Global communications firm Golin, an IPG owned agency, currently operates in over 50 offices with approximately 30 affiliates. Founded in Chicago over 60 years ago by Al Golin, the firm is now a top ten firm, with over 1,000 employees and 150 clients. Along the way, they have aimed to keep their people-focused, mid-western culture embedded within the fabric of the company by trickling through the different aspects of what they work on.
Internally, the firm has a unique structure, organized in four specialty communities: Strategists, Creators, Connectors, and Catalysts. From those specialist communities, it's paired down by practices. They have eight different practices and, from there, based upon geographical locations. It's a complicated internal communications landscape.
The team at Golin have always tried to foster collaboration within their open-concept office layouts — they wanted to bring people together online to share expertise, work with different perspectives, and get great new unexpected solutions.
Golin had a very silo-ed, outdated method of communicating globally to employees. For example, someone working in New Business needs to get content fast; it needs to be updated and current and what they were getting wasn't helping and ended up making their job more difficult.
The firm had multiple social portals, similar to Twitter, but they were closed by communities, where people weren't working together. They were just talking amongst themselves, which they can easily do in emails or shouting across the office. These platforms promoted a silo mentality and the team would see outdated content circulated, making it hard to manage.
They also had an extremely unpopular SharePoint-based intranet that was not aesthetically pleasing, not well organized, and well … ultimately not liked. No one was on it and it wasn't helping foster the collaboration that they created within the company.
Their old intranet was very much based upon transactions. There was a "command and control" approach with facts, dates and commitments. It was very much a single source of truth, the higher power of corporate and nothing else.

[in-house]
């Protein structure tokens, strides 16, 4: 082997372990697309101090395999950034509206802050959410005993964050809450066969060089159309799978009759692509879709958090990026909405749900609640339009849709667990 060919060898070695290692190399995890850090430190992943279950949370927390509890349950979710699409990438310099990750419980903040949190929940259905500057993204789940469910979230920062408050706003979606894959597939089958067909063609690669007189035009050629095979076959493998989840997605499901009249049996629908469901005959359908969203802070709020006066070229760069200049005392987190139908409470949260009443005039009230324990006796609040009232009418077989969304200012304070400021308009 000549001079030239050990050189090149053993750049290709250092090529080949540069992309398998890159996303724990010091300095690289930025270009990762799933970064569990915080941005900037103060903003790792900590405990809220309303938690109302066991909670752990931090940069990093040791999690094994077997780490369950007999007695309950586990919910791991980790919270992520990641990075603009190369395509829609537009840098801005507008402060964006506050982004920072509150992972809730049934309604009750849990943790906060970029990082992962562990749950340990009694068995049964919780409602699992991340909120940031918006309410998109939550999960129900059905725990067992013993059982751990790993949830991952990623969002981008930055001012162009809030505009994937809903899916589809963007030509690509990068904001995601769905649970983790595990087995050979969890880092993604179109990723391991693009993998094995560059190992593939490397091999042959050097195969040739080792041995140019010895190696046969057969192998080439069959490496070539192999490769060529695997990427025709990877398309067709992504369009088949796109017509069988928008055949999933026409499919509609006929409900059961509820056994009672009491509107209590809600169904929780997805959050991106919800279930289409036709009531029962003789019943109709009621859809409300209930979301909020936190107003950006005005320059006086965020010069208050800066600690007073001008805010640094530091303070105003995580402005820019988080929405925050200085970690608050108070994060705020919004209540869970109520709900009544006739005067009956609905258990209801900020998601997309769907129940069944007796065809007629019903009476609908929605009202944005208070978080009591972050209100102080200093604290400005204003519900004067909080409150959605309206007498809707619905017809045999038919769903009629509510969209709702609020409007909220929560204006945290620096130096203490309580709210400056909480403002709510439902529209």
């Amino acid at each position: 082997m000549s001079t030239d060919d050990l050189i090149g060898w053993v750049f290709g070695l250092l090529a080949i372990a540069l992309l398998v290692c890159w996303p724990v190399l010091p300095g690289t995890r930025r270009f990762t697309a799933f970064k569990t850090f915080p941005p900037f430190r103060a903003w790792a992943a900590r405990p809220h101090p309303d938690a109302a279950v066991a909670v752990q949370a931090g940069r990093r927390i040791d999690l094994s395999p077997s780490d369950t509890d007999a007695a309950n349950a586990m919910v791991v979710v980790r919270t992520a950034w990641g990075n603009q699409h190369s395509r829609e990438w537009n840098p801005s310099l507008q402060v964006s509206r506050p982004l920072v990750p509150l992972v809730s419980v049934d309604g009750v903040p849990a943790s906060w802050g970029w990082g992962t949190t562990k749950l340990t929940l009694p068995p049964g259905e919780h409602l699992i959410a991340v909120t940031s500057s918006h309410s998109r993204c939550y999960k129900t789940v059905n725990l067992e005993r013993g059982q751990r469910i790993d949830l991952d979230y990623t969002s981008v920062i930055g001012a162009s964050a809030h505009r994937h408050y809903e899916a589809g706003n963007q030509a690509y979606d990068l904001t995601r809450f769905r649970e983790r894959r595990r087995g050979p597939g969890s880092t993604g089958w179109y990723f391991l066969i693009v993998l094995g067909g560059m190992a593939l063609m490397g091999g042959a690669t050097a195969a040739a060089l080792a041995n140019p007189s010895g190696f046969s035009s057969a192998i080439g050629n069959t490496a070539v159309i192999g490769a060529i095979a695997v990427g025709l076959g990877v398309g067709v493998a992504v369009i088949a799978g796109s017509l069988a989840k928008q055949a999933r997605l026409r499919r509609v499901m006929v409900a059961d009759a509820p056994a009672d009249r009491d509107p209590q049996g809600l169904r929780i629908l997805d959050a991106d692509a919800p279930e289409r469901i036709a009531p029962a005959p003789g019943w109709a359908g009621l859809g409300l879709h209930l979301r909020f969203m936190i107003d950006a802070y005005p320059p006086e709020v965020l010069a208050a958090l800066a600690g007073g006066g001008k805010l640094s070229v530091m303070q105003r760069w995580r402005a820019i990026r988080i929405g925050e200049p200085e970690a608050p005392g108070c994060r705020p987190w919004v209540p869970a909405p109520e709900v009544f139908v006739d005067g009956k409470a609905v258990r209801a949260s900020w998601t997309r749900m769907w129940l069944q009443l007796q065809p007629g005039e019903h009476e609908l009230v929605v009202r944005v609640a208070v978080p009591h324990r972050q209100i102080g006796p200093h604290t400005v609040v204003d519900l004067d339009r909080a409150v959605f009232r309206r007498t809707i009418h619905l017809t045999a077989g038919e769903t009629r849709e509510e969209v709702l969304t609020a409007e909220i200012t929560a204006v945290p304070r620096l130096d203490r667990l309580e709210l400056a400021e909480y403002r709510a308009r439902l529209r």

Checking their stats on SharePoint, they could see that information wasn't being downloaded or read. Asking employees if they had read or seen the information did not yield better results. So, they decided to send a poll to employees worldwide to gauge how they felt and, from there, they looked into options.
They spoke with Igloo, Socialcast, Jive and a few others. It then became easier to pare down what was working and what wasn't. Since employees were complaining they couldn't share information quickly, they questioned the vendors about best practices, what they encountered in the past, what worked and what didn't.
They decided they needed their intranet to:
- Foster a global community instead of separating everyone by continent or office
- Promote ideas, insights and engagement
- Be an open forum, where everyone can grow together and share information
- Act as one place where everyone can get and share information
- Be scalable. It needed to grow with the company
- Work as a file storage/sharing system
- Needed to work with pre-existing essential apps
- Be mobile-friendly
- Be cost effective
In addition to making it easier to share knowledge, they wanted to decrease their dependency on emails. With a lot of larger files being circulated, it would be much easier to share items without a 20Mb limit of space. Throughout it all, there was persistent desire to stop duplicating work — they didn’t want to have recreate documents that were hard to find. With these goals in mind, they needed to figure out what platform would achieve their goals.
Because their IT team supports multiple companies under the IPG umbrella, they didn’t have a lot of technical support. They needed something that was intuitive and easy to use with a painless company-wide roll-out.
They needed Igloo.
Rolling out Igloo
After Golin decided to move ahead with implementing Igloo, they hosted focus groups to make sure they understood what employees wanted out of their intranet and what they wanted to maintain from their old intranet.
To get a head start on employee adoption, they brought employees into the naming process of their intranet, which, for an agency is an intensive process. The name needed to be original, cross-cultural, and easy to spell, say, and remember. An email was sent out to everyone, giving them a chance to submit their suggestions and be a part of the new intranet. Suggestions varied wildly, but in the end the winner was Simon. Playing off the ‘Simon Says’ reference as well as their previous intranet’s name, Alvin, the name was also symbolic since it represented a business friend of their founder — someone who acted as a great sounding board.
Getting to know Simon